The Jets can only hope Coles and Favre develop their rapport sooner rather than later.
To stay the course with last Thursday’s practice, the Jets worked out in light pads and shorts this afternoon. After opening the session with some light stretching, Favre carried the starting offense into an 11-on-11 drill. Facing the first-team defense, Favre connected on a five-yard touchdown strike to Stuckey, who broke free from cornerback Drew Coleman. On the next snap, Favre attempted to hit Coles in the left corner of the endzone, but cornerback Dwight Lowery swatted away Favre’s pass. Following Favre’s reps, quarterback Kellen Clemens stepped into the huddle with the second-team offense and was intercepted by linebacker Cody Spencer on a pass intended for tight end Bubba Franks.
Last season’s Jets-Patriots battle at the Meadowlands concluded with a 38-14 New England victory and Spygate accusations, which further escalated the feud between Mangini and Patriots head coach Bill Belichick. Mangini insists that his relationship with the Patriots' organization has not changed.
“I’d say it’s the same as it has been,” Mangini deadpanned. “Respect for all of the people there, the staff there, Bill [Belichick], really the same feelings I’ve always had. Just a good experience there for me personally and my family while we were a part of the organization.”
As for Spygate, Mangini stayed mum on the issue.
“With Spygate, we’ve been down that road so many times, and there’s really nothing to add from everything I’ve said leading up to this point,” Mangini said.
Patriots, Team to Beat?
Yesterday wide receiver Randy Moss maintained his belief that the Patriots are the team to beat, even with the inexperienced Matt Cassel leading the offense and Brady forced to the sidelines with a torn ACL and MCL. Today, Mangini concurred.
“They have won six out of the last seven division championships, were 16-0 last year and again, can’t minimize the impact that Tom [Brady] has had but he doesn’t stop the run defensively, he doesn’t cover kicks, he doesn’t return kicks and those groups are deep, they are good, they are experienced, they are seasoned," he said.
The Master of Improvisation
Following Sunday’s win against Miami-Favre’s first regular season game as a Jet-Favre explained that he needed to improvise at times on the field. With the tough Patriots defense sure to present a stricter test for Favre, Mangini has no worries about his quarterback’s learning curve.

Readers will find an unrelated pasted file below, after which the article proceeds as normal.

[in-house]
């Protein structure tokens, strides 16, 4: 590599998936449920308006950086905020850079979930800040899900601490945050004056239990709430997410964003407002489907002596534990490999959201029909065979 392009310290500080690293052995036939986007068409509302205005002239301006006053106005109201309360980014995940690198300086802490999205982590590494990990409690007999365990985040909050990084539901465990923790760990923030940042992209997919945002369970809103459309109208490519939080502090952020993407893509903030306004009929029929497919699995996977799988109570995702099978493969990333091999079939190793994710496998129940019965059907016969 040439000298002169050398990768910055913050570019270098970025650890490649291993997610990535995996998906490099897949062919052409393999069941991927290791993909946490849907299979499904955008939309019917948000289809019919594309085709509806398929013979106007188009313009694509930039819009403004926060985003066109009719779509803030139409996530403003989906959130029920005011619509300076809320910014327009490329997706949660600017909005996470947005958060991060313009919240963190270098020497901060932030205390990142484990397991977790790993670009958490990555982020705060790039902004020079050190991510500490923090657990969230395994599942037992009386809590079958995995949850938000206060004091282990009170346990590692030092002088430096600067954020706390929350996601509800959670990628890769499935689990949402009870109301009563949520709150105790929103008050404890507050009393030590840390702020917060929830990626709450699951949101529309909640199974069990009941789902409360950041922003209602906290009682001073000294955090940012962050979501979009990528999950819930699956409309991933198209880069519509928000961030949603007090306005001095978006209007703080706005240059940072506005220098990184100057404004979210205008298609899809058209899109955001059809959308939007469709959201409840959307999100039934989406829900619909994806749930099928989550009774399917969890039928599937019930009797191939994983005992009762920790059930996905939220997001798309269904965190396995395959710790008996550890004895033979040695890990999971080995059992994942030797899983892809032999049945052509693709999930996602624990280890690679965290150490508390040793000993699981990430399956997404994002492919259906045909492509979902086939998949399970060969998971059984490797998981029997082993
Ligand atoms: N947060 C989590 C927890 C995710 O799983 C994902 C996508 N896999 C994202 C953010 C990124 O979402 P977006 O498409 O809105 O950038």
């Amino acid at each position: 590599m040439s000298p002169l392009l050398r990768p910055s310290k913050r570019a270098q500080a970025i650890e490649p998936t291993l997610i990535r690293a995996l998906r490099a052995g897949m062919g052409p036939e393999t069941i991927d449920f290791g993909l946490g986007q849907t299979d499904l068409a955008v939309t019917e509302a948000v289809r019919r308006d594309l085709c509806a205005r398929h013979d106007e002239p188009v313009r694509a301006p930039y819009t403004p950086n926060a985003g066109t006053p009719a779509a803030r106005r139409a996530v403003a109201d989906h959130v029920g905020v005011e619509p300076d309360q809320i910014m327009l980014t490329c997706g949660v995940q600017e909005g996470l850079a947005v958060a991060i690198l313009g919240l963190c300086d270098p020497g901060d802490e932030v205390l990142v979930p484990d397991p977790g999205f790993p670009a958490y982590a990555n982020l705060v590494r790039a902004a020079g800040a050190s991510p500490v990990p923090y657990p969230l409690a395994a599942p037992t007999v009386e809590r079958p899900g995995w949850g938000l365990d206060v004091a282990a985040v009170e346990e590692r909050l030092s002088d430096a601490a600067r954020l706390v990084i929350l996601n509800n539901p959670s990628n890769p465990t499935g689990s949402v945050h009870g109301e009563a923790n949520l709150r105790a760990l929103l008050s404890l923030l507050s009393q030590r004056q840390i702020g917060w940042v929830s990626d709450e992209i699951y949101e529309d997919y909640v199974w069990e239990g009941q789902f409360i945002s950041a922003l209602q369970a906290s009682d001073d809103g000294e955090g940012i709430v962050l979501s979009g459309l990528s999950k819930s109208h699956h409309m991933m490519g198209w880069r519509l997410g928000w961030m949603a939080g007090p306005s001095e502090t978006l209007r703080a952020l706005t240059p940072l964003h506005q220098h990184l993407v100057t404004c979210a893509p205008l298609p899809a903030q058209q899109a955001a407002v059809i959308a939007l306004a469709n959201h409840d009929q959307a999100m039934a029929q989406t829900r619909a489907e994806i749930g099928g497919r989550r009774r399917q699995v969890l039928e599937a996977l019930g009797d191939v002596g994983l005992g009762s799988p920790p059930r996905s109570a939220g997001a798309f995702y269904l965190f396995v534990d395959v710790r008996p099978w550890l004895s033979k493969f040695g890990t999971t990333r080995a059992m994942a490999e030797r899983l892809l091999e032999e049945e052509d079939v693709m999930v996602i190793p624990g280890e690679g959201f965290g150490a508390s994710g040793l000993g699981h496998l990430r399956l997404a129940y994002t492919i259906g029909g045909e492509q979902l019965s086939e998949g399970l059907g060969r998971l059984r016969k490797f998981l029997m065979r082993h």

“I think Brett did some improvising ten, 15 years into Green Bay. I think that’s kind of his DNA,” Mangini explained. “So whether he’s here two or three weeks or two or three years, I anticipate him probably adjusting a little on the fly.”
Cotchery's Work Ethic a Model Art
Mangini knows that Cotchery is a special football player, what he also knows is that Cotchery's work ethic stands second to none.
"It's better than solid," Mangini said. "It's an example of a work ethic, as opposed to just sort of a general classification. He's a great role model.
Jets kicker Mike Nugent (thigh) did not practice for the second consecutive day after injuring himself in the season opening win over Miami. Jay Feely, who was 21-for-23 on field goal attempts with the Dolphins last season, will handle kicking duties Sunday. Feely is no stranger to Giants Stadium, as he spent the 2005 and 2006 seasons as a member of the Giants. He was successful on 58-of-69 field goal attempts over that span. Mangini knows that Feely’s familiarity with the swirling winds of Giants Stadium is a plus.
“Jay has done a good job over the course of his career and he’s kicked in [Giants Stadium]. He’s got familiarity with the weather conditions, the way things can shift, and I think that’s a real bonus,” Mangini said.
As for today’s injury report released by the Jets, wide receiver David Clowney (shoulder) will not play this Sunday, while cornerback David Barrett (shoulder), Coles (thigh), defensive end Shaun Ellis (hand), wide receiver Marcus Henry (calf) and cornerback Justin Miller (foot) were all limited in practice but are expected to face the Patriots.
For the Patriots, wide receiver Sam Aiken (knee) and tight end Ben Watson (knee) did not practice. Linebacker Eric Alexander (calf), wide receiver Jabar Gaffney (knee), cornerback Ellis Hobbs (shoulder), Moss (back)and cornerback Lewis Sanders (head) all were limited in practice.